We took the train from Gais to Appenzell and then further on to Wasserauen. The train station at Wasserauen is adjacent to the cableway station to Ebenalp. There is a more difficult hiking path from Wasserauen to Ebenalp via Seealp Lake and Ascher. The scenery is supposed to be ever changing from flat land around the lake to steep climb over craggy rocks. Sounds very exciting….maybe for the next time!!
The Appenzell region is primarily a farming area. Each place looks like a picture postcard. We had exceptionally good weather with abundant sunshine but mild temperature. It was very comfortable for walking. We carried food and water but there are roadside bakeries where one can buy freshly baked bread, croissant and buns, farm fresh fruits and drinks.
The walking path passes through small farming villages; one can walk from village to village and hop on to the train at any village train station. There are stretches of winding path through the wooded areas, sometimes crossing a quaint but rickety wooden bridge over rivulets and suddenly opening out in green pastures where the quiet and serene atmosphere is broken, only, by the tinkling cowbells.
I’ll let a few pictures describe the wonderful experience of walking through the villages of Appenzell.
Wasserauen, the starting point of our hike is a very small place. It has two cableways to carry tourists to the higher points of the mountains.
It was fun and a novel experience watching the train cross our path on its way to the next station.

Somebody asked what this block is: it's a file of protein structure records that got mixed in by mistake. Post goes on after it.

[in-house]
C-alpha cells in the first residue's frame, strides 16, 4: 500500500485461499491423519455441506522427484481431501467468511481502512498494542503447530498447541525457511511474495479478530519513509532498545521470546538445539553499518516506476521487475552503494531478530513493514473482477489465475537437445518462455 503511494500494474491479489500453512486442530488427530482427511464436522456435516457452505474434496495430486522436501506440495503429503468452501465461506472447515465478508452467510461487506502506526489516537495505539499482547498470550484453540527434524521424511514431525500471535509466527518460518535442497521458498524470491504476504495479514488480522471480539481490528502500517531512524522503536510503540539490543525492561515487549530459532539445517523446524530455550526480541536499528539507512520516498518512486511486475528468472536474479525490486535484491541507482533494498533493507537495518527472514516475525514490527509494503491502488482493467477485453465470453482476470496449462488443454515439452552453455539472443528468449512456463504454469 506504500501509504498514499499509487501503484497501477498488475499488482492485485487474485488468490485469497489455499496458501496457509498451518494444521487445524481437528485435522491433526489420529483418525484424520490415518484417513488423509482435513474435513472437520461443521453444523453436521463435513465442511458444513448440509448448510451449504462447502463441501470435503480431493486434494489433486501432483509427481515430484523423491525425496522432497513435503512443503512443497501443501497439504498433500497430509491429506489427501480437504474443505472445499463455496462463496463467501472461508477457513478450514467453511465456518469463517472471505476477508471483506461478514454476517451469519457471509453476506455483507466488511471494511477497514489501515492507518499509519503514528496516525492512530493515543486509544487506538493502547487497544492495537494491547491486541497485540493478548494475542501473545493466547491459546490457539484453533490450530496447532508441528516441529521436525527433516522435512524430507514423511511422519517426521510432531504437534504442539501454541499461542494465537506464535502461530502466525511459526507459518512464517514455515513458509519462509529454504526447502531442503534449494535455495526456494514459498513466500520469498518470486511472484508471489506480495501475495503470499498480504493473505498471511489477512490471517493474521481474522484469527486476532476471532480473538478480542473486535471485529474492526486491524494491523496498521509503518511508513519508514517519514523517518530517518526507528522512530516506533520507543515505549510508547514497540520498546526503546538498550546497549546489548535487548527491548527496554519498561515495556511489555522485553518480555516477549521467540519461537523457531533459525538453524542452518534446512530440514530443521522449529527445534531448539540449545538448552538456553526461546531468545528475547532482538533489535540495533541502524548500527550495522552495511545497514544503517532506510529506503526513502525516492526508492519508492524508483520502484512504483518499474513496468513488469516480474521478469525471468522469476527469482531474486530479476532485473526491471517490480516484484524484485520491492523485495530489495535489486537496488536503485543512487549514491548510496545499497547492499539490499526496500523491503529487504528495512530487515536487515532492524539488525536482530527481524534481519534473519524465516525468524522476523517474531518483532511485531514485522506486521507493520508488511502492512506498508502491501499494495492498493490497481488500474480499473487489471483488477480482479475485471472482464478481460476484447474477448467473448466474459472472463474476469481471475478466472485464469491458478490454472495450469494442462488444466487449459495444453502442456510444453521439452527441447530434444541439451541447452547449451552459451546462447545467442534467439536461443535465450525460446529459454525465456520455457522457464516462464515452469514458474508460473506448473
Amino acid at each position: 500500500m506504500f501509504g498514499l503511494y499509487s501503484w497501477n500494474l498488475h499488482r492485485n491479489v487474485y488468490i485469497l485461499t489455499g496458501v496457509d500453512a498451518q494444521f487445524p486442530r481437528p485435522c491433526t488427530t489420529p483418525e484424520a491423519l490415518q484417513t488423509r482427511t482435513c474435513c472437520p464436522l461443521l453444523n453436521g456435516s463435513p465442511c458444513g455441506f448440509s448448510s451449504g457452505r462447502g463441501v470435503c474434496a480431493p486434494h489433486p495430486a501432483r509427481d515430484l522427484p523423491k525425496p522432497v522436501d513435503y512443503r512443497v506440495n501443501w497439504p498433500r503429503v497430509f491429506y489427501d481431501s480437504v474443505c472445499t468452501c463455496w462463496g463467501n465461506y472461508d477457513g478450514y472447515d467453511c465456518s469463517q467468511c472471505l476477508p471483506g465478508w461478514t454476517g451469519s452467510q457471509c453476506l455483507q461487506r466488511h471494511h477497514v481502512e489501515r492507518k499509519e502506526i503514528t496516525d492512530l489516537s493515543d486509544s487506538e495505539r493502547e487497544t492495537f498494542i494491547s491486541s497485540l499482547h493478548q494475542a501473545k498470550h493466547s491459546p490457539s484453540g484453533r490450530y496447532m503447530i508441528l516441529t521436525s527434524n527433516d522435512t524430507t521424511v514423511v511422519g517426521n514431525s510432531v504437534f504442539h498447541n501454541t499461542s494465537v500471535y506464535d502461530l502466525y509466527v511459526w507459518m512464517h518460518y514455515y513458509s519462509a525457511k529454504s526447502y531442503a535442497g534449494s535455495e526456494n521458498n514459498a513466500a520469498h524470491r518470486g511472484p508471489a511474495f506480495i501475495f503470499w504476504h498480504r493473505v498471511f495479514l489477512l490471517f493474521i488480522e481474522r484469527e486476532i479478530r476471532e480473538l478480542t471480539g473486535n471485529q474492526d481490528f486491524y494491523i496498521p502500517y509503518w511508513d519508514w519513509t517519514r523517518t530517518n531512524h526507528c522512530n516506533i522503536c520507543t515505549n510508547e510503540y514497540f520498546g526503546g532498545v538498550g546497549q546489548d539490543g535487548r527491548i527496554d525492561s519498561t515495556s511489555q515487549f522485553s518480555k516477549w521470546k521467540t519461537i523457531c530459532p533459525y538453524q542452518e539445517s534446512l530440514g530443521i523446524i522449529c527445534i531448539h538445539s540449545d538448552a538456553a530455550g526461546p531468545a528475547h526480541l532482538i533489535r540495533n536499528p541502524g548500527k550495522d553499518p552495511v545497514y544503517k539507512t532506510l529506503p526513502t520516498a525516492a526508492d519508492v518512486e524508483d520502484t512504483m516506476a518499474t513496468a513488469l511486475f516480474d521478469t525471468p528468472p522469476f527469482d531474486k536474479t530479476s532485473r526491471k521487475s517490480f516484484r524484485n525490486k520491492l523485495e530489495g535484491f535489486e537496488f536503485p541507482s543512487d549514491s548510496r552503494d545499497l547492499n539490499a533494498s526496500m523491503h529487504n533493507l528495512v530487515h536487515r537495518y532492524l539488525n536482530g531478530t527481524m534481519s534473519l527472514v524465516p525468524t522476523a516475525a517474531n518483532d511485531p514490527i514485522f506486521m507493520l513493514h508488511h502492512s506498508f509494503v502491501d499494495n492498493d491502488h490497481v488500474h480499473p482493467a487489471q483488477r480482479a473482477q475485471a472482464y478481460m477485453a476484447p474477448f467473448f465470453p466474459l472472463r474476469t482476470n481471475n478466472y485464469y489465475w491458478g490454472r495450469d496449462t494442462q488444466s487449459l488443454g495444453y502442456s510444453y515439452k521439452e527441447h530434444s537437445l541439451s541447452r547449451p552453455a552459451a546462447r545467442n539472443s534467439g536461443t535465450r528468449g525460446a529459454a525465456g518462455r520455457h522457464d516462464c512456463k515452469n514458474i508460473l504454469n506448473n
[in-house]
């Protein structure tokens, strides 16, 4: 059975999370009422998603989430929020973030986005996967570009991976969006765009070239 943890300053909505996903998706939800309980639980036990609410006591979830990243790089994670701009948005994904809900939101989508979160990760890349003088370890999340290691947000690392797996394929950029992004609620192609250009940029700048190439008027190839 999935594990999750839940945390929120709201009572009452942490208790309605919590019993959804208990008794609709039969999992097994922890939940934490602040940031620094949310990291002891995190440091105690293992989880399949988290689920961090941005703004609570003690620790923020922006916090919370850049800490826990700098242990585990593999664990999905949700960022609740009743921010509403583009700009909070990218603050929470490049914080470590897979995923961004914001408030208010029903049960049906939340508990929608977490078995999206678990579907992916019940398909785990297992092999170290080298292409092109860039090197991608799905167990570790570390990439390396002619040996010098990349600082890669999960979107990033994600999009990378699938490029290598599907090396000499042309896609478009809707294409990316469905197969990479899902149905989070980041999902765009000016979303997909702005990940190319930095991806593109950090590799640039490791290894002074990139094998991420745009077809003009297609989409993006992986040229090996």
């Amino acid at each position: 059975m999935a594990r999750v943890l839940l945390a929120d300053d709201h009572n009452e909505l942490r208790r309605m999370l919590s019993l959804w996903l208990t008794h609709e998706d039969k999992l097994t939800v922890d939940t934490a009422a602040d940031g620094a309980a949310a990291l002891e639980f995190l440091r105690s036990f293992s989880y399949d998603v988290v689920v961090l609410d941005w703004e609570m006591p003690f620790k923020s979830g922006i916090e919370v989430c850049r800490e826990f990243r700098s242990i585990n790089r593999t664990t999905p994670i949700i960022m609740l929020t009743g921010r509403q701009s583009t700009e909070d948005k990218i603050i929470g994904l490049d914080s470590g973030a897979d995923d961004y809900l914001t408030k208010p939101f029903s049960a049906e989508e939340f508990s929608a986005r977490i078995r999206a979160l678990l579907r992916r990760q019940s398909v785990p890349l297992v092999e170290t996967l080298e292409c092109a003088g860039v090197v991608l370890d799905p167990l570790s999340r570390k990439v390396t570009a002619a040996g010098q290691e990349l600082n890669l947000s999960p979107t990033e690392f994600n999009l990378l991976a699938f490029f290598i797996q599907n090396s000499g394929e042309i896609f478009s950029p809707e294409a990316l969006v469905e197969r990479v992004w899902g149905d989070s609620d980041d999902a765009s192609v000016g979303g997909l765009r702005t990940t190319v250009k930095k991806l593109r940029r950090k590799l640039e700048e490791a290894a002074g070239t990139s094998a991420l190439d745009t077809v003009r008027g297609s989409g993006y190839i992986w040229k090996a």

Hiking and Biking trail sign on our way from Wasserauen to Gais via Appenzell.
A village with the church steeple standing tall amidst the wooden cottages.
A sleepy calf enjoying the sunshine.
Vast stretches of green field and clear blue sky.
A small church by the roadside.
Zurich to St.Gallen is about two hours by train and St.Gallen is very well connected to the entire Appenzell area by Appenzellbahn. The small farming villages and towns offer numerous hotels, inns, farm stays and ski cabins (only in the ski area) for comfortable night stays. We stayed in Gais which is a small town on the St.Gallen – Appenzell train route.
The hike was very relaxing and enjoyable. We saw another side of the country which is known for commercial tourism. The farm stay experience gave us the opportunity to interact with the local people and know their culture. The people are very friendly and helpful and no different from other rural area people. Their lives revolve around their farms and the village community. It was so refreshing to be natural and share our thoughts freely. This was a Switzerland I would like to visit again and again.
I hope you enjoyed reading about a different kind of tourism offered by Switzerland. Next time I’ll cover the other two trails. So, enjoy hiking in the Alps!
Enjoying a well-earned rest in Appenzell (mid-way to Gais).
Sunset over Gais, our final destination.